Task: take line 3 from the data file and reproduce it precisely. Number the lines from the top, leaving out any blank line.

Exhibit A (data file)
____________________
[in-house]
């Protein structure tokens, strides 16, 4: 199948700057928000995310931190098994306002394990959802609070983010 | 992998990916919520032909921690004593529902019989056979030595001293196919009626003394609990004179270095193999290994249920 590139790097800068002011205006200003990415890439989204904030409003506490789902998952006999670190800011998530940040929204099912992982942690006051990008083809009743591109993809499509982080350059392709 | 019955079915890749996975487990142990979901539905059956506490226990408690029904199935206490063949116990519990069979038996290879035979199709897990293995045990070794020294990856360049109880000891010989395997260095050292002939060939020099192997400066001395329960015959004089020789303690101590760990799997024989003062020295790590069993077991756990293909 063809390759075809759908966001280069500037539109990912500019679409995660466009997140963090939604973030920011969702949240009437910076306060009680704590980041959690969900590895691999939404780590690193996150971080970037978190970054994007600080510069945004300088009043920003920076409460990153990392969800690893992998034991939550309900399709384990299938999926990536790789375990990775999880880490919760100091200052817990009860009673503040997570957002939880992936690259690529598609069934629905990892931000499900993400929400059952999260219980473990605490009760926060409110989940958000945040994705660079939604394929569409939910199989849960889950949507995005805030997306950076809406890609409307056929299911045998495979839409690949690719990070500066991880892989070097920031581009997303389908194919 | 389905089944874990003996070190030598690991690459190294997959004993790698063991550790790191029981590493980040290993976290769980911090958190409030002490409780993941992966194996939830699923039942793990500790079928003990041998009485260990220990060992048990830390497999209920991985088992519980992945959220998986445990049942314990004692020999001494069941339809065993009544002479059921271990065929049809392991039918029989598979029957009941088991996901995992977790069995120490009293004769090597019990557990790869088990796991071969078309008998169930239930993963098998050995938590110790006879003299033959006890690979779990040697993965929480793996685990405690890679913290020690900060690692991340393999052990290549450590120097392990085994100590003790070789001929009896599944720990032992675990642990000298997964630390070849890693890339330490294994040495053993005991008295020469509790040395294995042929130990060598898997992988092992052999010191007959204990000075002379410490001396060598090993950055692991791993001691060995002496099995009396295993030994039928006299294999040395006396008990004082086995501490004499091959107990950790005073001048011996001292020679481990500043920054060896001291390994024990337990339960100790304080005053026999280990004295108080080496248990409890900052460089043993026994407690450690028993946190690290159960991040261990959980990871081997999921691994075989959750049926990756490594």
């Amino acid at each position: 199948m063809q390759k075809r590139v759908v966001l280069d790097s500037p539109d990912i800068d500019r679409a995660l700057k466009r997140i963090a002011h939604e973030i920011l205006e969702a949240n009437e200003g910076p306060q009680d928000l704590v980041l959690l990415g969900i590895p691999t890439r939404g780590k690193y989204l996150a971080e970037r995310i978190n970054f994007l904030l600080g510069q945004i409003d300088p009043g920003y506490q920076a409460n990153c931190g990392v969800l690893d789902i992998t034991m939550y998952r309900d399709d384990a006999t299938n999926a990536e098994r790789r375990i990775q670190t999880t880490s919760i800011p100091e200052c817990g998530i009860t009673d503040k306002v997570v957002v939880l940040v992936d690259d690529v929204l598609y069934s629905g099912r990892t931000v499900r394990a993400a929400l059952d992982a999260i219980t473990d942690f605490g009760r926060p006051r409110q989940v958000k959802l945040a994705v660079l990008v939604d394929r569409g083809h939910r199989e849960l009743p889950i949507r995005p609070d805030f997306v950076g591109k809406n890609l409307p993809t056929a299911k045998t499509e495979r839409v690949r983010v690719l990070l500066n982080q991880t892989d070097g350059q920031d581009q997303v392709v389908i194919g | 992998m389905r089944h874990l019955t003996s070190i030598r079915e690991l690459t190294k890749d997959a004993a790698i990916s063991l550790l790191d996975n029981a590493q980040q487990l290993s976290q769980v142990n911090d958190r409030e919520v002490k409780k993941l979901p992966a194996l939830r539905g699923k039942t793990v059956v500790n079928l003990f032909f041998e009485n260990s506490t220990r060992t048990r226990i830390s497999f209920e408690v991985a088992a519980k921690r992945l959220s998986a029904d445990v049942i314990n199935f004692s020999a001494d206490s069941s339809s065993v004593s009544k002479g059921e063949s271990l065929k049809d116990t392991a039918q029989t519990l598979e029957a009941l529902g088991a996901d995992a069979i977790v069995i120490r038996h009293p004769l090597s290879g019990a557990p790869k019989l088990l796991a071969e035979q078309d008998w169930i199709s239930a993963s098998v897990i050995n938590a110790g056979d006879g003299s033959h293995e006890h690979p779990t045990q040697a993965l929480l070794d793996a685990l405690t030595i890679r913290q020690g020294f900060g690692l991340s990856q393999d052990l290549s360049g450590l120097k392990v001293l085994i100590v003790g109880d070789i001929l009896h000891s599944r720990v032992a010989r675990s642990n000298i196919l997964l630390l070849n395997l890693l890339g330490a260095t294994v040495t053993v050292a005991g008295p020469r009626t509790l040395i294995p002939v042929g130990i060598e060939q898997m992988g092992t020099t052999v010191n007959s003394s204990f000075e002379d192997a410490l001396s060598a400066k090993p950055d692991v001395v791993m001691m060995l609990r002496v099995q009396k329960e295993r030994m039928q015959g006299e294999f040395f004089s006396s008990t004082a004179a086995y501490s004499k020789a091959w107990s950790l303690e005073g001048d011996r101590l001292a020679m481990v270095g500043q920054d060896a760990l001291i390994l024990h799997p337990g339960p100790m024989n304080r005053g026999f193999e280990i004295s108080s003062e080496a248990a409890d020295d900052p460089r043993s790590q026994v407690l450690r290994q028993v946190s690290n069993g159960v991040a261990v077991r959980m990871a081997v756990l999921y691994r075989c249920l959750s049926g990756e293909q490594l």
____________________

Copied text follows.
């Amino acid at each position: 199948m063809q390759k075809r590139v759908v966001l280069d790097s500037p539109d990912i800068d500019r679409a995660l700057k466009r997140i963090a002011h939604e973030i920011l205006e969702a949240n009437e200003g910076p306060q009680d928000l704590v980041l959690l990415g969900i590895p691999t890439r939404g780590k690193y989204l996150a971080e970037r995310i978190n970054f994007l904030l600080g510069q945004i409003d300088p009043g920003y506490q920076a409460n990153c931190g990392v969800l690893d789902i992998t034991m939550y998952r309900d399709d384990a006999t299938n999926a990536e098994r790789r375990i990775q670190t999880t880490s919760i800011p100091e200052c817990g998530i009860t009673d503040k306002v997570v957002v939880l940040v992936d690259d690529v929204l598609y069934s629905g099912r990892t931000v499900r394990a993400a929400l059952d992982a999260i219980t473990d942690f605490g009760r926060p006051r409110q989940v958000k959802l945040a994705v660079l990008v939604d394929r569409g083809h939910r199989e849960l009743p889950i949507r995005p609070d805030f997306v950076g591109k809406n890609l409307p993809t056929a299911k045998t499509e495979r839409v690949r983010v690719l990070l500066n982080q991880t892989d070097g350059q920031d581009q997303v392709v389908i194919g | 992998m389905r089944h874990l019955t003996s070190i030598r079915e690991l690459t190294k890749d997959a004993a790698i990916s063991l550790l790191d996975n029981a590493q980040q487990l290993s976290q769980v142990n911090d958190r409030e919520v002490k409780k993941l979901p992966a194996l939830r539905g699923k039942t793990v059956v500790n079928l003990f032909f041998e009485n260990s506490t220990r060992t048990r226990i830390s497999f209920e408690v991985a088992a519980k921690r992945l959220s998986a029904d445990v049942i314990n199935f004692s020999a001494d206490s069941s339809s065993v004593s009544k002479g059921e063949s271990l065929k049809d116990t392991a039918q029989t519990l598979e029957a009941l529902g088991a996901d995992a069979i977790v069995i120490r038996h009293p004769l090597s290879g019990a557990p790869k019989l088990l796991a071969e035979q078309d008998w169930i199709s239930a993963s098998v897990i050995n938590a110790g056979d006879g003299s033959h293995e006890h690979p779990t045990q040697a993965l929480l070794d793996a685990l405690t030595i890679r913290q020690g020294f900060g690692l991340s990856q393999d052990l290549s360049g450590l120097k392990v001293l085994i100590v003790g109880d070789i001929l009896h000891s599944r720990v032992a010989r675990s642990n000298i196919l997964l630390l070849n395997l890693l890339g330490a260095t294994v040495t053993v050292a005991g008295p020469r009626t509790l040395i294995p002939v042929g130990i060598e060939q898997m992988g092992t020099t052999v010191n007959s003394s204990f000075e002379d192997a410490l001396s060598a400066k090993p950055d692991v001395v791993m001691m060995l609990r002496v099995q009396k329960e295993r030994m039928q015959g006299e294999f040395f004089s006396s008990t004082a004179a086995y501490s004499k020789a091959w107990s950790l303690e005073g001048d011996r101590l001292a020679m481990v270095g500043q920054d060896a760990l001291i390994l024990h799997p337990g339960p100790m024989n304080r005053g026999f193999e280990i004295s108080s003062e080496a248990a409890d020295d900052p460089r043993s790590q026994v407690l450690r290994q028993v946190s690290n069993g159960v991040a261990v077991r959980m990871a081997v756990l999921y691994r075989c249920l959750s049926g990756e293909q490594l």